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Garry Kasparov vs Anatoly Karpov
Karpov - Kasparov World Championship Match (1985), Moscow URS, rd 19, Oct-24
Nimzo-Indian Defense: Three Knights Variation (E21)  ·  1-0


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Given 24 times; par: 74 [what's this?]

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Kibitzer's Corner
Premium Chessgames Member
  jaime gallegos: Great game! see D Ledger vs R Willmoth, 2002 to watch the similarities ...
Mar-13-05  GMAstle: To me, it seems kinda odd the Kas. would play e3 on move 15 rather then take the pawn with the fork. Does anyone have any thoughts.
Mar-13-05  coffee monster: <GMAstle> If you mean 15.Bxd5+?? then black plays 15...Qxd5 and white is losing having sacrificed a bishop for a pawn with no compensation.
Premium Chessgames Member
  offramp: <>
The heading to this game is all messed up. This is how it should look:

[Event "World Championship II"]
[Site "Moscow"]
[Date "1985.10.24"]
[Round "19"]
[White "Kasparov, Garry"]
[Black "Karpov, Anatoly"]
[Result "1-0"]
[ECO "E21/03"]
[WhiteElo "2720"]
[BlackElo "2700"]
[PlyCount "83"]
[EventDate "1985.09.03"]

1. d4 Nf6 2. c4 e6 3. Nc3 Bb4 4. Nf3 Ne4 5. Qc2 f5 6. g3 Nc6 7. Bg2 O-O 8. O-O Bxc3 9. bxc3 Na5 10. c5 d6 11. c4 b6 12. Bd2 Nxd2 13. Nxd2 d5 14. cxd5 exd5 15. e3 Be6 16. Qc3 Rf7 17. Rfc1 Rb8 18. Rab1 Re7 19. a4 Bf7 20. Bf1 h6 21. Bd3 Qd7 22. Qc2 Be6 23. Bb5 Qd8 24. Rd1 g5 25. Nf3 Rg7 26. Ne5 f4 27. Bf1 Qf6 28. Bg2 Rd8 29. e4 dxe4 30. Bxe4 Re7 31. Qc3 Bd5 32. Re1 Kg7 33. Ng4 Qf7 34. Bxd5 Rxd5 35. Rxe7 Qxe7 36. Re1 Qd8 37. Ne5 Qf6 38. cxb6 Qxb6 39. gxf4 Rxd4 40. Nf3 Nb3 41. Rb1 Qf6 42. Qxc7+ 1-0

Mar-21-05  aw1988:
Feb-19-08  notyetagm: <aw1988:;

Thanks for the link.

Jun-28-09  Knight13: 39...Qd6 is a better fight. But Black is lost anyway.
Dec-06-09  Hesam7: <<42. Qxc7+>

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This provoked a storm of applause in the auditorium: it was a unique occurrence in matches for the world championship (and also a rarity in grandmaster play) for a sealed move to be made openly.>

Premium Chessgames Member
  HeMateMe: Great game. Interesting how, even at the highest level, the basic pin motif decides the game.
Mar-14-10  Everett: If I'm not mistaken, black plays the early 4..Ne4 to avoid the pressure he was feeling from 4..0-0 5.Bg5, a Kasparov special.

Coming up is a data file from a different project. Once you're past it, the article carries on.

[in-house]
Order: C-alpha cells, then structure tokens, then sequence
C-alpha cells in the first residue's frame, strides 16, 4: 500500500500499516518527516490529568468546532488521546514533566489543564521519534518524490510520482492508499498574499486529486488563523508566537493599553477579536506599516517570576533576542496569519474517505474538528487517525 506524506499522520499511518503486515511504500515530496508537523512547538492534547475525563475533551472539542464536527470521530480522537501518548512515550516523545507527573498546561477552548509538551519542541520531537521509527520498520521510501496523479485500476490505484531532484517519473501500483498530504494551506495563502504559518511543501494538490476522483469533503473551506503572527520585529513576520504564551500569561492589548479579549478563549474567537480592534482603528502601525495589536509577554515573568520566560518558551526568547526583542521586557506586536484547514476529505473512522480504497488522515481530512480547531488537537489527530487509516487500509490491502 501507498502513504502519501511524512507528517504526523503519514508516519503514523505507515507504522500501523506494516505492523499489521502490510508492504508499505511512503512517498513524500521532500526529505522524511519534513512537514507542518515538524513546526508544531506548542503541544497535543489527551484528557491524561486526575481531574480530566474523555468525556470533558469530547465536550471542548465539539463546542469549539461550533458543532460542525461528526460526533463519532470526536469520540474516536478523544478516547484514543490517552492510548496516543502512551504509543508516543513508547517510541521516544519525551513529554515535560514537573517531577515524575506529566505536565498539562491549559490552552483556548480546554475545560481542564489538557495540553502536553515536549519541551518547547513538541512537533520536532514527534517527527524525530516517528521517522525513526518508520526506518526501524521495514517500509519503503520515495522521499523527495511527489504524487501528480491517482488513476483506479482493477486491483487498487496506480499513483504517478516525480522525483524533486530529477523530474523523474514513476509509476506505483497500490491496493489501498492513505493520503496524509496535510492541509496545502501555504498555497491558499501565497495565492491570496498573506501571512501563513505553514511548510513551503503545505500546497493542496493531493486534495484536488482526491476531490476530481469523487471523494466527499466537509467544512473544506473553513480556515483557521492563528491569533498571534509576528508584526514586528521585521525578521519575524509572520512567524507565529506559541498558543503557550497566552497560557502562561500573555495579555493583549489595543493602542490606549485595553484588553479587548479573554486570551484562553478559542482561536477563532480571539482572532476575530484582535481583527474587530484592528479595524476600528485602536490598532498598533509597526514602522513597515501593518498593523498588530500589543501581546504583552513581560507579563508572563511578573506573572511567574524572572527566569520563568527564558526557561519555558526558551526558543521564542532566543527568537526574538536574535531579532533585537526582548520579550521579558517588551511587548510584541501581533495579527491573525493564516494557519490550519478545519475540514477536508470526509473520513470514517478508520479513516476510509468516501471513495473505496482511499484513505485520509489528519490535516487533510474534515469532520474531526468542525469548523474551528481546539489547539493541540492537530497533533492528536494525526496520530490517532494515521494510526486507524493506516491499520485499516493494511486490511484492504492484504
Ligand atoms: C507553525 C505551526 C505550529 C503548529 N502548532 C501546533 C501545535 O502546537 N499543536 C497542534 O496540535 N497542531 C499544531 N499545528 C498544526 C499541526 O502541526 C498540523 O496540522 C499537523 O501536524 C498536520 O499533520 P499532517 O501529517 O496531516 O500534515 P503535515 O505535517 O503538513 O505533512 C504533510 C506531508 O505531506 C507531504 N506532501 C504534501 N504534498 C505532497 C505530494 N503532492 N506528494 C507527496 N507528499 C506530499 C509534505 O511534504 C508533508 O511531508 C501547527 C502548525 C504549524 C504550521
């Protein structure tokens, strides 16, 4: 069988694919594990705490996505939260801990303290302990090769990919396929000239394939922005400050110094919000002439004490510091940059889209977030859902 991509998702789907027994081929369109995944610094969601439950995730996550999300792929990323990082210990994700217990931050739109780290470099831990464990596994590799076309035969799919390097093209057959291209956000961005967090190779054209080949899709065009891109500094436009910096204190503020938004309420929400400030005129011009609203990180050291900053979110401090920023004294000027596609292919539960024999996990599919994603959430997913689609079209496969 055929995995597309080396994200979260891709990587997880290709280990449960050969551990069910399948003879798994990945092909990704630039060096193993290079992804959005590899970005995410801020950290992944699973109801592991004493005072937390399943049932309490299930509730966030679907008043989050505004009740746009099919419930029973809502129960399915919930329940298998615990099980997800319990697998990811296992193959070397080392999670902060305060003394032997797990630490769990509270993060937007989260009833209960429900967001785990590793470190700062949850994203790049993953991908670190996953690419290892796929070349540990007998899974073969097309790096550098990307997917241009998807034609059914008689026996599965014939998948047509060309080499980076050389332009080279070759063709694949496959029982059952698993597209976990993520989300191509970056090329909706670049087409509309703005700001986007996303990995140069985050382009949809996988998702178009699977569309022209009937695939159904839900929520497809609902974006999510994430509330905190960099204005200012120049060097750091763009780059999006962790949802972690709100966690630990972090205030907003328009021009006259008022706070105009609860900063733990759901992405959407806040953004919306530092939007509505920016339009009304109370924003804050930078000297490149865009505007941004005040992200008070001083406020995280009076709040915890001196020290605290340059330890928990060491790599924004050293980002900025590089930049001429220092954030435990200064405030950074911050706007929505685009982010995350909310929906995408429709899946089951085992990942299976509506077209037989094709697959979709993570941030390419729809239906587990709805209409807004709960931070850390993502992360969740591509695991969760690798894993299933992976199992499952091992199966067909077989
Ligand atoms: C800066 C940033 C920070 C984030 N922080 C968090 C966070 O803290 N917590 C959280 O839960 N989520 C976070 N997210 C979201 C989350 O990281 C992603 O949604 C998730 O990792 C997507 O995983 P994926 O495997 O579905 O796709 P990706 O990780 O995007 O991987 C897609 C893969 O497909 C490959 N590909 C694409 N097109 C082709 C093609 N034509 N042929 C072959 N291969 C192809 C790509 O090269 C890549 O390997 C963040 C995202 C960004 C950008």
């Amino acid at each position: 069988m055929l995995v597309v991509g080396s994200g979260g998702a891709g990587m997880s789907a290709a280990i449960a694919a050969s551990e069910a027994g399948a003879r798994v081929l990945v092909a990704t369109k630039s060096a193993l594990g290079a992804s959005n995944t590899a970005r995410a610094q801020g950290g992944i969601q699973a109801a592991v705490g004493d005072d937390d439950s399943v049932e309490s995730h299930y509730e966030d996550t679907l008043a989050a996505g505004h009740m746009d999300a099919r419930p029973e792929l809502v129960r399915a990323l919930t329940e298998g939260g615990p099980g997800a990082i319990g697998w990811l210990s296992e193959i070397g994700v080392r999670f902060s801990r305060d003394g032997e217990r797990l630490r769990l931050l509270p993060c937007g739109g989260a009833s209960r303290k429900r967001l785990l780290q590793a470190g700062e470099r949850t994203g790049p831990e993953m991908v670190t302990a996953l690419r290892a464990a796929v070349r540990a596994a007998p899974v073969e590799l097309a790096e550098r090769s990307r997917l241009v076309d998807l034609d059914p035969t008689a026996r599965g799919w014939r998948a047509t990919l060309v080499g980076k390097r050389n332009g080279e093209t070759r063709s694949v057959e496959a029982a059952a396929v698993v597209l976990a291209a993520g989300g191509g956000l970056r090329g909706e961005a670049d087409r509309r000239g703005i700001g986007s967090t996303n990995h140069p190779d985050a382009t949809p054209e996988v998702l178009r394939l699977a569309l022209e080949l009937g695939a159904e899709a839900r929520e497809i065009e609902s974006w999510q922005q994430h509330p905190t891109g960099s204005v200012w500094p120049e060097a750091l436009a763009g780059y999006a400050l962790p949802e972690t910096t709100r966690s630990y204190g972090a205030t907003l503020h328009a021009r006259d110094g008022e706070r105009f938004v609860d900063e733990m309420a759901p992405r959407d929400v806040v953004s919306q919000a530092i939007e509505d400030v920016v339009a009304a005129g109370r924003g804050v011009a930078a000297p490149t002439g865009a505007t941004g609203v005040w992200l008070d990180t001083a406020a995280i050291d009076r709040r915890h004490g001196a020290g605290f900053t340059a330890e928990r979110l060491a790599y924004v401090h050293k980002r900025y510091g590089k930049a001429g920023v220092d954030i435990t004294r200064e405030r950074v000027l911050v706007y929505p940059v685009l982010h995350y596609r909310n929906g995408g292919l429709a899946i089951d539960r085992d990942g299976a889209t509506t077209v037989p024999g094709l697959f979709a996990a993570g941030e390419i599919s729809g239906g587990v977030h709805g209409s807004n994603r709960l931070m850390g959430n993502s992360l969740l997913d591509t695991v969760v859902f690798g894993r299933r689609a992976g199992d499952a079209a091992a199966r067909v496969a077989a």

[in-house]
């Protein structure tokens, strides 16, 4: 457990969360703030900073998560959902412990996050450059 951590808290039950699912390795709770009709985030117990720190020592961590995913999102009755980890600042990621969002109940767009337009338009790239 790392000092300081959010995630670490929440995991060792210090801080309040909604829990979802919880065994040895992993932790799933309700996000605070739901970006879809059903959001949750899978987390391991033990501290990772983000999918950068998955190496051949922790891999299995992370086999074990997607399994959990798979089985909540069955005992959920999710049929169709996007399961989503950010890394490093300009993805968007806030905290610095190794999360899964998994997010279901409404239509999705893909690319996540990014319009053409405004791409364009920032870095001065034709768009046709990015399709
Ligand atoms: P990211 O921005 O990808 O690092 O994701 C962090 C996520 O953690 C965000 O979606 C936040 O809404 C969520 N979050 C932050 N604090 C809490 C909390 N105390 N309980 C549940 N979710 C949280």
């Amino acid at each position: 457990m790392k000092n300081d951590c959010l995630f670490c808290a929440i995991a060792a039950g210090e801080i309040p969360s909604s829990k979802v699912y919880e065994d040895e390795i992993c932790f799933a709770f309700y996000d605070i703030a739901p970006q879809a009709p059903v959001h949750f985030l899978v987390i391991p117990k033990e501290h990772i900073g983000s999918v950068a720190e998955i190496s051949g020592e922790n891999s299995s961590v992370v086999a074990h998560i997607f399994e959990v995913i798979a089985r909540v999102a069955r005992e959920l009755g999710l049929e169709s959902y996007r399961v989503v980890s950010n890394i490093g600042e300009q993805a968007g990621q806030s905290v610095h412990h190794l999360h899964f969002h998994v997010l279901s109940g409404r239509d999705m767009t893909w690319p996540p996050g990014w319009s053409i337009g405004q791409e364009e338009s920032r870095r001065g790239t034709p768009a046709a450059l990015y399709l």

This game is actually very important in sporting terms, as Kasparov went up 2 games with only 4 to go, a near-insurmountable lead at the top levels.

Dec-27-10  knights: knight13 i agree. he should have taken the d pawn with the queen, not the rook, then he would have been at least TIED to white (pawnwise) this is the turning point of the gamr
Jan-22-12  King.Arthur.Brazil: At 29.e4! Black is paralized!The Na5 has nolife! Maybe: fxe4 (ep) 30.fxe3 Nc4... Anyway: white has Rf1, e4, Nxc4 which give him verygood play.
Premium Chessgames Member
  GrahamClayton: <Hesam7>
This provoked a storm of applause in the auditorium: it was a unique occurrence in matches for the world championship (and also a rarity in grandmaster play) for a sealed move to be made openly.

One spectator was ejected from the auditorium after yelling out "Resign!" to Karpov.

Jun-29-16  RookFile: I don't like the whole defense. It's basically ends up being a Dutch Defense where black exchanges off his valuable dark squared bishop. Kasparov's 4. Nf3 seemed to be well thought out in this match.
Aug-21-17  Toribio3: Chess is full of surprises. Karpov did not expect Kasparov to play this kind of variation of Nimzo Indian.
Aug-21-17  Nerwal: <This provoked a storm of applause in the auditorium: it was a unique occurrence in matches for the world championship (and also a rarity in grandmaster play) for a sealed move to be made openly.>

Botvinnik related regarding Botvinnik vs Bronstein, 1951 that Bronstein moved 41... ♔e5 quickly so that Botvinnik would have to seal, but since it came after the arbiters had asked him to seal a move, this was ruled as an open sealed move.

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